The father of All Black props Ben and Owen Franks has defended the modern practice of taking supplements - saying it's not for enhancing performances but simply recovering from the demands of the game.
In the wake of the furore hitting Australian sport about illegal supplement taking, Ben hit headlines last week with his call for supplements to be monitored more closely and their purity guaranteed in order to protect athletes.
Drug Free Sport New Zealand urges rugby and league players not to take any supplements, due to the risk of banned substances.
But 28-year-old Franks, who has played 23 tests, believes that is unrealistic and that athletes should work more closely with the agency. He estimates "at least 90 per cent'' of New Zealand's top rugby players take supplements. Indeed, some franchises are sponsored by them.
The new Hurricanes player's views were criticised by some commentators, who compared the taking of protein powder and branch-chain amino acids with illegal performance-enhancing drugs, claims rubbished today by his father Ken.
"Where everyone is misinformed is that as soon as you say 'supplements' it is this nasty, dark area - but a lot of the supplements are merely a bottle of vitamin C tablets that everyone has in their cupboard,'' Ken Franks said. "People are missing the point I think.
"We're all big for getting as much as we can naturally but it just gets to the point eventually that as a professional athlete you have to supplement, you can't get it all from eating naturally. For example, straight after a heavy workout you've got a 30-minute window to get the protein into you - if you've had a hard workout who feels like sitting down and having a dozen eggs and a breast of chicken to try to get the protein? It's just ridiculous.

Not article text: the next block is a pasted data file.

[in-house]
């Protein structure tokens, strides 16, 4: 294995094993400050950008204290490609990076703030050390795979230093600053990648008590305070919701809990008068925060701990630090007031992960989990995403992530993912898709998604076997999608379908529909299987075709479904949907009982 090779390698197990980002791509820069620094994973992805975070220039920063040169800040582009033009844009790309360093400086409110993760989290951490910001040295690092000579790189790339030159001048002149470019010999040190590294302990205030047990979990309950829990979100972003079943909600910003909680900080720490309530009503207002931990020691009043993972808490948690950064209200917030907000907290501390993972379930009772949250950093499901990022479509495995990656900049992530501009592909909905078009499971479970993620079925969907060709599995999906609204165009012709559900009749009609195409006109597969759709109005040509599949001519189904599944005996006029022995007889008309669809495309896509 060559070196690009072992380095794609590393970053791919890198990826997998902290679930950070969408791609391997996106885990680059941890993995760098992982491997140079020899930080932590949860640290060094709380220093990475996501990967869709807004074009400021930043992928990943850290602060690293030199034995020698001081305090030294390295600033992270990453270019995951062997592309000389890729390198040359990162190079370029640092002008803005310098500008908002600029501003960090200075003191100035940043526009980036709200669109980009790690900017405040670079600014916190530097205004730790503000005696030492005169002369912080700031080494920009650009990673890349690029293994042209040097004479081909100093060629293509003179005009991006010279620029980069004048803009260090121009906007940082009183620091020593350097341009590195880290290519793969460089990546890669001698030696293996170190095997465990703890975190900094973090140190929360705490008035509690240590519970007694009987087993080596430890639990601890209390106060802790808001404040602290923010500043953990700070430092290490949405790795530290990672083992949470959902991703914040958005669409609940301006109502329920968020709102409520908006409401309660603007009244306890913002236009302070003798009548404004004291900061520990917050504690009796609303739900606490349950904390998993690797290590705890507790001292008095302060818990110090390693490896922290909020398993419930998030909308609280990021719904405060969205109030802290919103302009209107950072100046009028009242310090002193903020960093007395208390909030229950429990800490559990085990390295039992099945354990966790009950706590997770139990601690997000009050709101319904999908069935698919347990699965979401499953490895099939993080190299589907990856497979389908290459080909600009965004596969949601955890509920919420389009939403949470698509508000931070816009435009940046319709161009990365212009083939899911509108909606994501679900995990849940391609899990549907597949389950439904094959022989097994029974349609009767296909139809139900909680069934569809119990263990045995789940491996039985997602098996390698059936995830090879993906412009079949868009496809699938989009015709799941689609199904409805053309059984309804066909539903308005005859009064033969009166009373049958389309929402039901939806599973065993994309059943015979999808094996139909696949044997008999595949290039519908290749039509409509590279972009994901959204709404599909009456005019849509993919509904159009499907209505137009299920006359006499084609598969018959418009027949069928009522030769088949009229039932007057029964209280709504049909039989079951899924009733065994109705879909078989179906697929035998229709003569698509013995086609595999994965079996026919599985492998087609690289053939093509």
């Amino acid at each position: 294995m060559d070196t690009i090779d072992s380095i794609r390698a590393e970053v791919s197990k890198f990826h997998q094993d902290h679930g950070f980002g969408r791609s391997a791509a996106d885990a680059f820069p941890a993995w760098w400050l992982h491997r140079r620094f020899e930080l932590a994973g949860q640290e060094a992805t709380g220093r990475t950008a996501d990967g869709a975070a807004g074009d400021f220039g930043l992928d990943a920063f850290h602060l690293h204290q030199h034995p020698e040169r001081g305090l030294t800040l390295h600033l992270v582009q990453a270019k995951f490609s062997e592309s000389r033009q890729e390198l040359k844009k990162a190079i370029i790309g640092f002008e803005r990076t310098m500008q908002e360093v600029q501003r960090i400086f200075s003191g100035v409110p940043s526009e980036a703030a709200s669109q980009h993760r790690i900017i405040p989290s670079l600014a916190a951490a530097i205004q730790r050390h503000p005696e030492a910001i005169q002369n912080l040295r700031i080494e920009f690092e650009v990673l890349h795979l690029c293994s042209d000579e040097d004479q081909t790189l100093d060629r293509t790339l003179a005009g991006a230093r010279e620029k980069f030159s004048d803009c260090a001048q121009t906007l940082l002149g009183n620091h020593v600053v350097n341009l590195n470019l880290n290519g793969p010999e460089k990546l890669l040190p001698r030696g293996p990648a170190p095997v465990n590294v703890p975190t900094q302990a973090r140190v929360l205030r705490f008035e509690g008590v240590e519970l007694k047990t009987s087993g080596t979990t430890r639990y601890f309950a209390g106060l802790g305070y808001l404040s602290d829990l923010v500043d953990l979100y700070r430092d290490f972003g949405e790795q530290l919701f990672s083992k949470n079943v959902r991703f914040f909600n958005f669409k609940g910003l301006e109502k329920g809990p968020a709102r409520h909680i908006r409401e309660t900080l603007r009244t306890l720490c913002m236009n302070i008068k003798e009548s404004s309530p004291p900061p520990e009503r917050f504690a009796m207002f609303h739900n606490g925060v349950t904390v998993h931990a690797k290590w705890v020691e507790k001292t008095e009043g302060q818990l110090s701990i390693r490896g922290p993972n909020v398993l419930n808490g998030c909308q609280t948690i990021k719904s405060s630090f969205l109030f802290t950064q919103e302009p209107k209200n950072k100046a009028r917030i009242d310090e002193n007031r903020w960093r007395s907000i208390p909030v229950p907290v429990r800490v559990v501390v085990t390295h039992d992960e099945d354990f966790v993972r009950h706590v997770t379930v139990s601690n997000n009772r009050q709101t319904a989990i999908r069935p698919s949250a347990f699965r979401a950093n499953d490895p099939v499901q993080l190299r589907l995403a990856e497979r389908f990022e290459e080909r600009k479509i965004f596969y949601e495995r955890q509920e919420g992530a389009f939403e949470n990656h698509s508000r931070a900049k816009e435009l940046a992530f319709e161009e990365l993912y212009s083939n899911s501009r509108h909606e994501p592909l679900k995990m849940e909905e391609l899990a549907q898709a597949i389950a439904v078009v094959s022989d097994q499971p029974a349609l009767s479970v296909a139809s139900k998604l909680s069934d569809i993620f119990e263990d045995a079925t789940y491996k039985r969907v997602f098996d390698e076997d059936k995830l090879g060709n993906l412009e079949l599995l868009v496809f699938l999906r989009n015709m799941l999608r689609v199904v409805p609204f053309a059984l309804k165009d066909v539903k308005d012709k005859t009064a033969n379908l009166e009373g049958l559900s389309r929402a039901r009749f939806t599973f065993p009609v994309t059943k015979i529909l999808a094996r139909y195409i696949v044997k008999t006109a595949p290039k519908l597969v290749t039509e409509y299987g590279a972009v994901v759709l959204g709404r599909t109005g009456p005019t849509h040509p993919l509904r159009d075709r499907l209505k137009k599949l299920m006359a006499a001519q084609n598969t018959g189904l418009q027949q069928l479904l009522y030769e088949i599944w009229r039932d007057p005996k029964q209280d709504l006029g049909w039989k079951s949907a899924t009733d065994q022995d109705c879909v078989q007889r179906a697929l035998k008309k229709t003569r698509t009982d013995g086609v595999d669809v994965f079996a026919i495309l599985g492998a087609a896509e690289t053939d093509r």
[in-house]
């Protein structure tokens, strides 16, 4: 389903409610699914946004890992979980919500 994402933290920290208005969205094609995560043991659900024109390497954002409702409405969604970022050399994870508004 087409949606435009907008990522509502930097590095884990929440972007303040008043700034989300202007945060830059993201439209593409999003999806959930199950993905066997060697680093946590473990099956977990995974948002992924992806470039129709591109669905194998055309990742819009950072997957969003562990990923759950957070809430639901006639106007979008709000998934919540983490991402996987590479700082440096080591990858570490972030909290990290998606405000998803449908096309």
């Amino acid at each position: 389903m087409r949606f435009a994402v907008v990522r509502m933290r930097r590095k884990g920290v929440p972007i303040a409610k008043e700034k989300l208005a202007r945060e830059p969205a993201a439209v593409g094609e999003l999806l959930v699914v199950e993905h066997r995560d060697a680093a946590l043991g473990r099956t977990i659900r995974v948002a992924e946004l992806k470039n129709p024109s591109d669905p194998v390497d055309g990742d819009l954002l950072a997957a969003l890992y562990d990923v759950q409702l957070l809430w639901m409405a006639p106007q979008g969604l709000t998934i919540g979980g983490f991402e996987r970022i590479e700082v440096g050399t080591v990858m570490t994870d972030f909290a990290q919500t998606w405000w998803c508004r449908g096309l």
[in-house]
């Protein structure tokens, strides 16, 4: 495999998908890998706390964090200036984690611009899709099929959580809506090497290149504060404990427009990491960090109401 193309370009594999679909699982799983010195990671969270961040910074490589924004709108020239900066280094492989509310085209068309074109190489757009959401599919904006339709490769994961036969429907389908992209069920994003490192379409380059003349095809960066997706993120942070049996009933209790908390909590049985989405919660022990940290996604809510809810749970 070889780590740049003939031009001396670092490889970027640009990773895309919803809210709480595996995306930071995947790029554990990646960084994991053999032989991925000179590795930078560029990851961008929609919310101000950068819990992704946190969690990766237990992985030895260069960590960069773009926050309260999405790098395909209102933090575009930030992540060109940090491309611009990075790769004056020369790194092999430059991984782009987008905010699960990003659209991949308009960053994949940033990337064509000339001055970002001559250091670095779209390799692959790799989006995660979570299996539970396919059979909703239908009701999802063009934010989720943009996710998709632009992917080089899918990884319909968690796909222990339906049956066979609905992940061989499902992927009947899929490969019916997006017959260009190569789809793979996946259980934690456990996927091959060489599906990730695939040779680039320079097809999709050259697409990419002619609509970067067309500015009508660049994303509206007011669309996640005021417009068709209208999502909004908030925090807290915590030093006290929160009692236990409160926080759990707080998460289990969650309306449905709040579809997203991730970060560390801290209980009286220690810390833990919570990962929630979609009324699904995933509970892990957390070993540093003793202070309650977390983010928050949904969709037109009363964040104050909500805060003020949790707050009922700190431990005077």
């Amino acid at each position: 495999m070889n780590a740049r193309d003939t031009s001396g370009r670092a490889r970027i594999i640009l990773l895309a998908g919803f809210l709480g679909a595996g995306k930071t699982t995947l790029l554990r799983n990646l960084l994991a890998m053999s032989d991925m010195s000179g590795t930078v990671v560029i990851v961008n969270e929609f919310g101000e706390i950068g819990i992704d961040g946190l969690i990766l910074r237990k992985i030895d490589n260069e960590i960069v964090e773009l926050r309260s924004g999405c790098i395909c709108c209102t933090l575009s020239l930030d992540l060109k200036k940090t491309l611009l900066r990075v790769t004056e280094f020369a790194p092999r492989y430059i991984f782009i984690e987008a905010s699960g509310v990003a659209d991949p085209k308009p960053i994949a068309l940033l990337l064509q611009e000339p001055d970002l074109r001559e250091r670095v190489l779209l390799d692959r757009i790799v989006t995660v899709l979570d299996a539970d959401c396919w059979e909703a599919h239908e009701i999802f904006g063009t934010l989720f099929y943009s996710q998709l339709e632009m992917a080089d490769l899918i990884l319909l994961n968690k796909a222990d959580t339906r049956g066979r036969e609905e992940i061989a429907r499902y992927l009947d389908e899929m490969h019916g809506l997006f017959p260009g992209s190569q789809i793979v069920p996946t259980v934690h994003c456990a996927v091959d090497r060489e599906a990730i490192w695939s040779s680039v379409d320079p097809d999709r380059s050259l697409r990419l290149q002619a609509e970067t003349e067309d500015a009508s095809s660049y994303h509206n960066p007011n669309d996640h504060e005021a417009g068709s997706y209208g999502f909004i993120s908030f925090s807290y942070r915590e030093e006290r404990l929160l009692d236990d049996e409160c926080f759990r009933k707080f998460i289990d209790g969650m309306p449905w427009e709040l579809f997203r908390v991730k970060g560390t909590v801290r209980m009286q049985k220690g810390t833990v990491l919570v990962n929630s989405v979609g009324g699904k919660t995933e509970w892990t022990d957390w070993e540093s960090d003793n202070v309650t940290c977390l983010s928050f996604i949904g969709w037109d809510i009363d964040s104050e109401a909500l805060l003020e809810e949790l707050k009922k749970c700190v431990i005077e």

"Everyone seems to be tainted with the same brush ... what Ben was saying was 'why can't we sit down with the drug agency?' We know that the onus is always on the athlete to make sure, but why can't the drug agency audit some supplement companies? Not to say 'if you take them you'll be right', it's still up to the athlete, but to say `we've audited the factory, their processes are up to pharmaceutical grade and we think everything is fine'. They're not taking responsibility but at least they're giving [athletes] a list of potential companies to use.''
The Franks brothers are known to be among the hardest trainers in the All Blacks squad. Ken Franks, the director of coaching at the family's Christchurch gym, said his sons saw their sport as a "business'' and treated it accordingly.
"It's all around recovery, it's nothing to do with enhancement. You look at when the [Franks] boys get back from [European] tour. They get back at the end of November or early December. I think last year Ben and Owen had one week to 10 days off. The most important part of the year for them is the off season, so when everyone thinks the boys are on the beach having a holiday, they're training twice a day, five times a week, just to get their condition back into them that they've lost over the season.''